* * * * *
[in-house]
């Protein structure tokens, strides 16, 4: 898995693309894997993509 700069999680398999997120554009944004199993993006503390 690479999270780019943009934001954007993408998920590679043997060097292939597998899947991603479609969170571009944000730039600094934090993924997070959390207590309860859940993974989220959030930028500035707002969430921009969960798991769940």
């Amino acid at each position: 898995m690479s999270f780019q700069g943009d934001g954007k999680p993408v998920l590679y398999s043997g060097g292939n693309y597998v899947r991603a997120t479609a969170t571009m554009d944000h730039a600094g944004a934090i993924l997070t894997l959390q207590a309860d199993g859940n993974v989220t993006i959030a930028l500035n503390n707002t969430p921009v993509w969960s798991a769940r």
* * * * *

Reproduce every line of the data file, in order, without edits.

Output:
[in-house]
């Protein structure tokens, strides 16, 4: 898995693309894997993509 700069999680398999997120554009944004199993993006503390 690479999270780019943009934001954007993408998920590679043997060097292939597998899947991603479609969170571009944000730039600094934090993924997070959390207590309860859940993974989220959030930028500035707002969430921009969960798991769940």
């Amino acid at each position: 898995m690479s999270f780019q700069g943009d934001g954007k999680p993408v998920l590679y398999s043997g060097g292939n693309y597998v899947r991603a997120t479609a969170t571009m554009d944000h730039a600094g944004a934090i993924l997070t894997l959390q207590a309860d199993g859940n993974v989220t993006i959030a930028l500035n503390n707002t969430p921009v993509w969960s798991a769940r």